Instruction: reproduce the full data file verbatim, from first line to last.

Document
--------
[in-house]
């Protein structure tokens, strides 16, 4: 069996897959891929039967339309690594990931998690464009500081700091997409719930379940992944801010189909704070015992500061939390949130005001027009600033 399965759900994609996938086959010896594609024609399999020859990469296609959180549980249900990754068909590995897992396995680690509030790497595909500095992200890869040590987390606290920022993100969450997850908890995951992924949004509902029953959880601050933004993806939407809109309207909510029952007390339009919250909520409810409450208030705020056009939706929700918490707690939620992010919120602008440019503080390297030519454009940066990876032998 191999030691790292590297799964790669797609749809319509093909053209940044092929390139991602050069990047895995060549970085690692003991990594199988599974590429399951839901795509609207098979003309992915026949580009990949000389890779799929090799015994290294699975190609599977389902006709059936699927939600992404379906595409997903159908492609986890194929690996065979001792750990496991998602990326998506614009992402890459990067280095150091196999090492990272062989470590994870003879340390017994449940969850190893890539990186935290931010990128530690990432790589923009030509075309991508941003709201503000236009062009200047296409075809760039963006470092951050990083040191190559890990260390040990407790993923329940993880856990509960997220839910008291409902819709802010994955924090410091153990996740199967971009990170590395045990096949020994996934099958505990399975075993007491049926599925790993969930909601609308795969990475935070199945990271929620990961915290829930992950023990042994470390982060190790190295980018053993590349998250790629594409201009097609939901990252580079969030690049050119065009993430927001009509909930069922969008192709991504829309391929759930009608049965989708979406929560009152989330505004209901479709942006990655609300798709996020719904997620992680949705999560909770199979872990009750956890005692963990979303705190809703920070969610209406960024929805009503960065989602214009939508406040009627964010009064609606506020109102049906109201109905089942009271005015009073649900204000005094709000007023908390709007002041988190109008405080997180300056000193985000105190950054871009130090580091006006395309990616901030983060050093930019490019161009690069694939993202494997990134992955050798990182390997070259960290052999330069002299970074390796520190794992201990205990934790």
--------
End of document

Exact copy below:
[in-house]
């Protein structure tokens, strides 16, 4: 069996897959891929039967339309690594990931998690464009500081700091997409719930379940992944801010189909704070015992500061939390949130005001027009600033 399965759900994609996938086959010896594609024609399999020859990469296609959180549980249900990754068909590995897992396995680690509030790497595909500095992200890869040590987390606290920022993100969450997850908890995951992924949004509902029953959880601050933004993806939407809109309207909510029952007390339009919250909520409810409450208030705020056009939706929700918490707690939620992010919120602008440019503080390297030519454009940066990876032998 191999030691790292590297799964790669797609749809319509093909053209940044092929390139991602050069990047895995060549970085690692003991990594199988599974590429399951839901795509609207098979003309992915026949580009990949000389890779799929090799015994290294699975190609599977389902006709059936699927939600992404379906595409997903159908492609986890194929690996065979001792750990496991998602990326998506614009992402890459990067280095150091196999090492990272062989470590994870003879340390017994449940969850190893890539990186935290931010990128530690990432790589923009030509075309991508941003709201503000236009062009200047296409075809760039963006470092951050990083040191190559890990260390040990407790993923329940993880856990509960997220839910008291409902819709802010994955924090410091153990996740199967971009990170590395045990096949020994996934099958505990399975075993007491049926599925790993969930909601609308795969990475935070199945990271929620990961915290829930992950023990042994470390982060190790190295980018053993590349998250790629594409201009097609939901990252580079969030690049050119065009993430927001009509909930069922969008192709991504829309391929759930009608049965989708979406929560009152989330505004209901479709942006990655609300798709996020719904997620992680949705999560909770199979872990009750956890005692963990979303705190809703920070969610209406960024929805009503960065989602214009939508406040009627964010009064609606506020109102049906109201109905089942009271005015009073649900204000005094709000007023908390709007002041988190109008405080997180300056000193985000105190950054871009130090580091006006395309990616901030983060050093930019490019161009690069694939993202494997990134992955050798990182390997070259960290052999330069002299970074390796520190794992201990205990934790």